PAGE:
"I want to leave this life, I want to escape..." she began. She paused, and for the first time in many years, she felt like a little girl, and was at a loss for words speaking to a man – for the first time since she had been a teenager, she found a man thoroughly attractive. "I would like to help you, and I know you don't spend all your time in that outfit," she explained, eyeing the Batsuit. "I...."
She stopped, and turned away, covering her face.
"You probably wouldn't want anything to do with a prostitute, would you?"
There was a pause as Vasilissa – Nyssa – turned back and looked, not at the giant figure, but into the eyes of the man who was Batman.
"Nyssa, what you have gone through is terrible, it is more than anyone should ever have to go through..." he began.
"Oh, spare me," she interrupted with a smile.
"You have received 'three in the morning'," he continued, undeterred.
Again there was a pause.
"'Three in the morning' – what's that?"
Bruce Wayne looked at the master.
"Yes," the master commented. "It must have been very traumatic. Far more than a little boy should have to face."
"I can still see it all, like it was yesterday – every detail, in slow motion: how he shot my mom, and she fell to the ground, her blood pouring out into the gutter; how the pearl necklace that my father and I had given her that day broke, and the pearls fell into the gutter beside her; how he leveled the gun at my forehead, and would have shot me, too, had his partner not called him away. When I turned around, I saw that my father had been shot, too, but he was still alive...."
The master turned away, as Bruce Wayne wiped his eyes.
"You have received 'three in the morning'."
"What does that mean?" Wayne asked, clearing his throat.
"A man kept monkeys," began the master. "On the morning of the first day that he had them, he went to their cage, and said to them: 'You each get three bananas in the morning, and four in the afternoon.' Of course, this made the monkeys irate, and they protested loudly. The man then said, 'Okay, okay, you get four bananas in the morning, and three in the afternoon.' Hearing this the monkeys quieted down, and were quite content again as the man gave them their four bananas."
"I don't get it," Wayne commented, intrigued by the story.
"Don't you? Three plus four, or four plus three – either way, each monkey gets seven bananas each day, but one arrangement made them very angry, while the other arrangement made them content."
"Well, they're monkeys, what do you expect? But, we are people, not monkeys, and we don't think like that."
"I would hope not, Mr. Wayne," the master smiled.
"That's an interesting way of looking at things, Mr. Batman," Nyssa commented thoughtfully, turning back to him.
"It's not at all that you were forced into a life as a prostitute, Nyssa," he said, stepping closer to her. "Even if you had chosen this life, that wouldn't be it," he continued. "Everyone knows how beautiful you are on the outside, but what is a secret is how beautiful you are on the inside." He paused. "You have had to experience some things that no one should ever have to experience, and this has left you a little cynical, but inside, you have never given up hope, and the experience in a way has made you a very warm, tender, caring person. On top of that, you are intelligent and witty, you have educated yourself, you are polite and have excellent manners.... You have the best part of your life ahead of you – you will get five, or maybe even six bananas in the afternoon," he added with a smile, as she smiled, and even blushed a little. "In so many ways, you're so very special...."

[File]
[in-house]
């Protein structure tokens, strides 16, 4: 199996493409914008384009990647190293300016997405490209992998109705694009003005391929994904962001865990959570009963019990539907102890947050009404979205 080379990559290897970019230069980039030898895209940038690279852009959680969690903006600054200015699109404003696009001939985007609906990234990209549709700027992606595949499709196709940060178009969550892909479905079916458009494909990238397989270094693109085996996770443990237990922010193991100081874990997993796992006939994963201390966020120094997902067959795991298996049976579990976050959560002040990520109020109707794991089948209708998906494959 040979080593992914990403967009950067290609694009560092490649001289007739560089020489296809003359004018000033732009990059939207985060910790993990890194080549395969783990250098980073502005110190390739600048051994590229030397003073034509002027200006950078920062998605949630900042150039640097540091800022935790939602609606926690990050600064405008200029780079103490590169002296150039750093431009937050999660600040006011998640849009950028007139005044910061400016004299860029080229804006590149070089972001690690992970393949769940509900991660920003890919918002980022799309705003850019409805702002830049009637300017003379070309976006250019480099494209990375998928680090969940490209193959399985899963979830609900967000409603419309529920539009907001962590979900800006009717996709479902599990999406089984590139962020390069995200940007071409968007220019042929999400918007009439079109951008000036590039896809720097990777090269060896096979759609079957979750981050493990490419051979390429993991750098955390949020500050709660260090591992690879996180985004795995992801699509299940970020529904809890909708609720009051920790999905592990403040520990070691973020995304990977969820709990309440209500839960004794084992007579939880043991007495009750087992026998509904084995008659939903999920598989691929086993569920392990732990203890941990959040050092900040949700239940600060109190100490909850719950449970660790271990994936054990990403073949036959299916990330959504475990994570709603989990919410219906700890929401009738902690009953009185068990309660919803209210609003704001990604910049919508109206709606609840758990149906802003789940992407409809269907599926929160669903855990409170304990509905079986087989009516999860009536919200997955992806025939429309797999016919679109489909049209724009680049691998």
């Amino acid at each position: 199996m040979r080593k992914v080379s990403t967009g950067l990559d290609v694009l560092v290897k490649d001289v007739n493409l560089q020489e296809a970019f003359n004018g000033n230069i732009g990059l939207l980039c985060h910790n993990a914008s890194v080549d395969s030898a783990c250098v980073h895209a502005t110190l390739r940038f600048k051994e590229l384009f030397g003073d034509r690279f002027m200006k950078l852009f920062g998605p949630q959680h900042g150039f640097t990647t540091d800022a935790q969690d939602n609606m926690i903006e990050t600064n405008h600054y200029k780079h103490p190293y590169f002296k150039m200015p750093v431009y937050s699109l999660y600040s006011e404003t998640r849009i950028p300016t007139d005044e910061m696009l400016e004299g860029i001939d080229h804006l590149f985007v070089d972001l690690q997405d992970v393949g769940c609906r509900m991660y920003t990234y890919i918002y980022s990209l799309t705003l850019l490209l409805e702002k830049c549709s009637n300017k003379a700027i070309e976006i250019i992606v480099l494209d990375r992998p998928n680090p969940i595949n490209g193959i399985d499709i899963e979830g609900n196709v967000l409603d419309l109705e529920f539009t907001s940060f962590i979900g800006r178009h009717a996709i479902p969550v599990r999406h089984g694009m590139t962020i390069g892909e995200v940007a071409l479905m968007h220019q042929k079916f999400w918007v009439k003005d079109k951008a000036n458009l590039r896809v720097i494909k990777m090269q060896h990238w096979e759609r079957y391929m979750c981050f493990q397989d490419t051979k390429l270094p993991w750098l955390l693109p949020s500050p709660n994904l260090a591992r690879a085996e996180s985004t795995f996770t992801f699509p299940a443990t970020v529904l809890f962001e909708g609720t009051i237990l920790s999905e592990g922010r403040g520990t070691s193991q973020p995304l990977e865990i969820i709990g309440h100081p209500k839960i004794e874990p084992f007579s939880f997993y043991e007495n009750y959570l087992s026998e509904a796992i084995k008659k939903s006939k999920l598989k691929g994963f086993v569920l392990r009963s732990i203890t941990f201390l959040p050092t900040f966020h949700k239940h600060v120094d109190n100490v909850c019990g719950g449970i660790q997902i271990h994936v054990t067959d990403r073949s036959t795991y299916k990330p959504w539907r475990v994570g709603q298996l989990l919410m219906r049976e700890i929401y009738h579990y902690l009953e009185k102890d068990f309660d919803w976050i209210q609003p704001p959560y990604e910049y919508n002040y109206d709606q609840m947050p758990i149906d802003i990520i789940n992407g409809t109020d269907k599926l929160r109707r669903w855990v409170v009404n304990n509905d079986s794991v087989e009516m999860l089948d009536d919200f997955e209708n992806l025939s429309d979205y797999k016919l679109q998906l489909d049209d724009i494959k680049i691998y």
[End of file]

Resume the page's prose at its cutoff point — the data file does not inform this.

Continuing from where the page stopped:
"But..." she continued his thought.
"But there are more girls like you out there right now, and there is still time to save many of them from having to go through what you went through. And beyond that, all of Gotham City is in danger now because of Aladdin and your father, and their mutual desire to destroy it."
She nodded, her smile disappearing slowly. "And you can't let anything – or anyone – distract you."
"Situation reversed, would you?"
She turned back to look at Gotham City, thinking about it for a moment, then, mustering a renewed smile, she answered, "No, I don't suppose I would." Turning back to him, she added, "But I still want out of this prison I am in."
He smiled. "The prison bars, the prison walls – it's all an illusion. You can walk away any time you want to."
She thought about that, then looked at him. "And what about the prison you are in? Is that an illusion, too?"
The smile disappeared from his face for a moment, and more than ever, his face seemed to be the mask of the dark outfit he wore.
"I, like you, have received three in the morning," he answered slowly.
It was quiet for a moment, then, suddenly, he ran and jumped off the balcony, his cape opening wide as he began his descent.
She stepped over to the rail and looked down, but already Batman had vanished.